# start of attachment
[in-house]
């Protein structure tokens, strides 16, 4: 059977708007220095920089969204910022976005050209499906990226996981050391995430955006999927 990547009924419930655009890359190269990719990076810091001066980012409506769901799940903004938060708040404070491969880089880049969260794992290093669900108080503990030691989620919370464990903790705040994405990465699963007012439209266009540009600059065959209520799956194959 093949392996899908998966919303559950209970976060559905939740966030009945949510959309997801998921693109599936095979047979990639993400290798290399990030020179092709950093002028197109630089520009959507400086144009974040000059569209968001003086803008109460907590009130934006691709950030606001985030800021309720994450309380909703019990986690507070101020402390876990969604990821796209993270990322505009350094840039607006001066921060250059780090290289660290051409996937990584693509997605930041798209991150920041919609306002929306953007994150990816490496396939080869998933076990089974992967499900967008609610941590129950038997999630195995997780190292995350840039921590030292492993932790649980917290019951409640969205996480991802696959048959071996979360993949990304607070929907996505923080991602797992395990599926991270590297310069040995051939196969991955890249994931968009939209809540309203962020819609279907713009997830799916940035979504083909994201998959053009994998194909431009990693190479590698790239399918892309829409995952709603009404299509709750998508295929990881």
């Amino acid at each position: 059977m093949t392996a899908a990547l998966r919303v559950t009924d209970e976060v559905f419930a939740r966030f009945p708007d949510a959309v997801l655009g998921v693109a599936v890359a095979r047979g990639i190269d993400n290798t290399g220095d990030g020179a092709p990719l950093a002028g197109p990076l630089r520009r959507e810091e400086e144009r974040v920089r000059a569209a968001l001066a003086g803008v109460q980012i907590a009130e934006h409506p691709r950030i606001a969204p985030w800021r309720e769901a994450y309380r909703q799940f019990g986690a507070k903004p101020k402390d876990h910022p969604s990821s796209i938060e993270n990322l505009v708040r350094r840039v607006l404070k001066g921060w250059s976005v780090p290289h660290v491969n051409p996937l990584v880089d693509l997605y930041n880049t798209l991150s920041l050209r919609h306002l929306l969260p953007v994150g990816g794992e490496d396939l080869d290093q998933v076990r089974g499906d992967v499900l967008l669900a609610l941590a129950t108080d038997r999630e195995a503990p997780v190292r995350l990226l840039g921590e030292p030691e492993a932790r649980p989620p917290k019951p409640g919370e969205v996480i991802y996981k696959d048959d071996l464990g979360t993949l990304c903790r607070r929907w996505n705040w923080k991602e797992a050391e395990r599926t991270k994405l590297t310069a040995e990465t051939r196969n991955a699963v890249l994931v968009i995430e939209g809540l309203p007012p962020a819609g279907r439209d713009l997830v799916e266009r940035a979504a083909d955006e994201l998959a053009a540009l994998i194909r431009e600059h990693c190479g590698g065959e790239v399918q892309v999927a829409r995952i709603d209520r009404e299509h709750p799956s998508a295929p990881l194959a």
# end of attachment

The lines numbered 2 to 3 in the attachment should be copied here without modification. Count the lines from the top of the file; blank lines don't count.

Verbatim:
């Protein structure tokens, strides 16, 4: 059977708007220095920089969204910022976005050209499906990226996981050391995430955006999927 990547009924419930655009890359190269990719990076810091001066980012409506769901799940903004938060708040404070491969880089880049969260794992290093669900108080503990030691989620919370464990903790705040994405990465699963007012439209266009540009600059065959209520799956194959 093949392996899908998966919303559950209970976060559905939740966030009945949510959309997801998921693109599936095979047979990639993400290798290399990030020179092709950093002028197109630089520009959507400086144009974040000059569209968001003086803008109460907590009130934006691709950030606001985030800021309720994450309380909703019990986690507070101020402390876990969604990821796209993270990322505009350094840039607006001066921060250059780090290289660290051409996937990584693509997605930041798209991150920041919609306002929306953007994150990816490496396939080869998933076990089974992967499900967008609610941590129950038997999630195995997780190292995350840039921590030292492993932790649980917290019951409640969205996480991802696959048959071996979360993949990304607070929907996505923080991602797992395990599926991270590297310069040995051939196969991955890249994931968009939209809540309203962020819609279907713009997830799916940035979504083909994201998959053009994998194909431009990693190479590698790239399918892309829409995952709603009404299509709750998508295929990881």
């Amino acid at each position: 059977m093949t392996a899908a990547l998966r919303v559950t009924d209970e976060v559905f419930a939740r966030f009945p708007d949510a959309v997801l655009g998921v693109a599936v890359a095979r047979g990639i190269d993400n290798t290399g220095d990030g020179a092709p990719l950093a002028g197109p990076l630089r520009r959507e810091e400086e144009r974040v920089r000059a569209a968001l001066a003086g803008v109460q980012i907590a009130e934006h409506p691709r950030i606001a969204p985030w800021r309720e769901a994450y309380r909703q799940f019990g986690a507070k903004p101020k402390d876990h910022p969604s990821s796209i938060e993270n990322l505009v708040r350094r840039v607006l404070k001066g921060w250059s976005v780090p290289h660290v491969n051409p996937l990584v880089d693509l997605y930041n880049t798209l991150s920041l050209r919609h306002l929306l969260p953007v994150g990816g794992e490496d396939l080869d290093q998933v076990r089974g499906d992967v499900l967008l669900a609610l941590a129950t108080d038997r999630e195995a503990p997780v190292r995350l990226l840039g921590e030292p030691e492993a932790r649980p989620p917290k019951p409640g919370e969205v996480i991802y996981k696959d048959d071996l464990g979360t993949l990304c903790r607070r929907w996505n705040w923080k991602e797992a050391e395990r599926t991270k994405l590297t310069a040995e990465t051939r196969n991955a699963v890249l994931v968009i995430e939209g809540l309203p007012p962020a819609g279907r439209d713009l997830v799916e266009r940035a979504a083909d955006e994201l998959a053009a540009l994998i194909r431009e600059h990693c190479g590698g065959e790239v399918q892309v999927a829409r995952i709603d209520r009404e299509h709750p799956s998508a295929p990881l194959a």